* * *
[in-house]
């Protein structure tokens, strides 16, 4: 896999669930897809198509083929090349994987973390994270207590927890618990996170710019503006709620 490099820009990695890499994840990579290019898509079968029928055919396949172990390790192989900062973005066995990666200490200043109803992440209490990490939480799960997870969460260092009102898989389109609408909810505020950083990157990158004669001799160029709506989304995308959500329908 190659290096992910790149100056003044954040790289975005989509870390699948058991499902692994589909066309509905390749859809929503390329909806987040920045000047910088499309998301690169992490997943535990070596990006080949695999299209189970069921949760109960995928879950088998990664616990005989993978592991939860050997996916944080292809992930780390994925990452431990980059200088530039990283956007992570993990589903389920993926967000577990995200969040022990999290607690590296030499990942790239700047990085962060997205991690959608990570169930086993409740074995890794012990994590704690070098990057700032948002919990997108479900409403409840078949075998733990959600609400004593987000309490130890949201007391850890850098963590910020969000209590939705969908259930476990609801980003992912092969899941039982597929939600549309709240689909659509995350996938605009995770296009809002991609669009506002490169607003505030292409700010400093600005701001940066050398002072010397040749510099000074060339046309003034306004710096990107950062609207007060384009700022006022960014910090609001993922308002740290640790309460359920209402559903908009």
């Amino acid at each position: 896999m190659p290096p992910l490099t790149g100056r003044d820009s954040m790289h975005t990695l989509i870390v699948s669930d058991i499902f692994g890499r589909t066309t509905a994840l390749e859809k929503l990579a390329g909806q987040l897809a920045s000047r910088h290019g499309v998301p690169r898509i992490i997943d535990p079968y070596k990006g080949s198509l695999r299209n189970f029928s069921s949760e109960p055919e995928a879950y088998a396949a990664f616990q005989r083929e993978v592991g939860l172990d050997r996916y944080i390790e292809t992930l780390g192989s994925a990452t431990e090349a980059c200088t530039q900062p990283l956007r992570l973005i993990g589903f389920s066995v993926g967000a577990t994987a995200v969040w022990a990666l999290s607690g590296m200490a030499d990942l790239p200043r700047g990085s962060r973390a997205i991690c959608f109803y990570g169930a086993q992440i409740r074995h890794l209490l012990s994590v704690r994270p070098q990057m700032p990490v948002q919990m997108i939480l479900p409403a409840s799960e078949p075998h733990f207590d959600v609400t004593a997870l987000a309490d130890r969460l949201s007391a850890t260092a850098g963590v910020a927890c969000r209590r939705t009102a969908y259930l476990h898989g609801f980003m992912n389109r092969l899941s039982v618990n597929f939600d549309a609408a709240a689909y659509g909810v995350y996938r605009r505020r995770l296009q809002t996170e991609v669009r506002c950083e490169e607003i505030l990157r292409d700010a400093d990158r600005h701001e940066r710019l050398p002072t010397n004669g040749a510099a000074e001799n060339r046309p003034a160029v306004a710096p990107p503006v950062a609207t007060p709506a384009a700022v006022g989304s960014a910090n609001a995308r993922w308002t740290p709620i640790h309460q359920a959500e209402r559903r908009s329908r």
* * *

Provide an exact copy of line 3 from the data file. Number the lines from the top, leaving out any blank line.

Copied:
């Amino acid at each position: 896999m190659p290096p992910l490099t790149g100056r003044d820009s954040m790289h975005t990695l989509i870390v699948s669930d058991i499902f692994g890499r589909t066309t509905a994840l390749e859809k929503l990579a390329g909806q987040l897809a920045s000047r910088h290019g499309v998301p690169r898509i992490i997943d535990p079968y070596k990006g080949s198509l695999r299209n189970f029928s069921s949760e109960p055919e995928a879950y088998a396949a990664f616990q005989r083929e993978v592991g939860l172990d050997r996916y944080i390790e292809t992930l780390g192989s994925a990452t431990e090349a980059c200088t530039q900062p990283l956007r992570l973005i993990g589903f389920s066995v993926g967000a577990t994987a995200v969040w022990a990666l999290s607690g590296m200490a030499d990942l790239p200043r700047g990085s962060r973390a997205i991690c959608f109803y990570g169930a086993q992440i409740r074995h890794l209490l012990s994590v704690r994270p070098q990057m700032p990490v948002q919990m997108i939480l479900p409403a409840s799960e078949p075998h733990f207590d959600v609400t004593a997870l987000a309490d130890r969460l949201s007391a850890t260092a850098g963590v910020a927890c969000r209590r939705t009102a969908y259930l476990h898989g609801f980003m992912n389109r092969l899941s039982v618990n597929f939600d549309a609408a709240a689909y659509g909810v995350y996938r605009r505020r995770l296009q809002t996170e991609v669009r506002c950083e490169e607003i505030l990157r292409d700010a400093d990158r600005h701001e940066r710019l050398p002072t010397n004669g040749a510099a000074e001799n060339r046309p003034a160029v306004a710096p990107p503006v950062a609207t007060p709506a384009a700022v006022g989304s960014a910090n609001a995308r993922w308002t740290p709620i640790h309460q359920a959500e209402r559903r908009s329908r």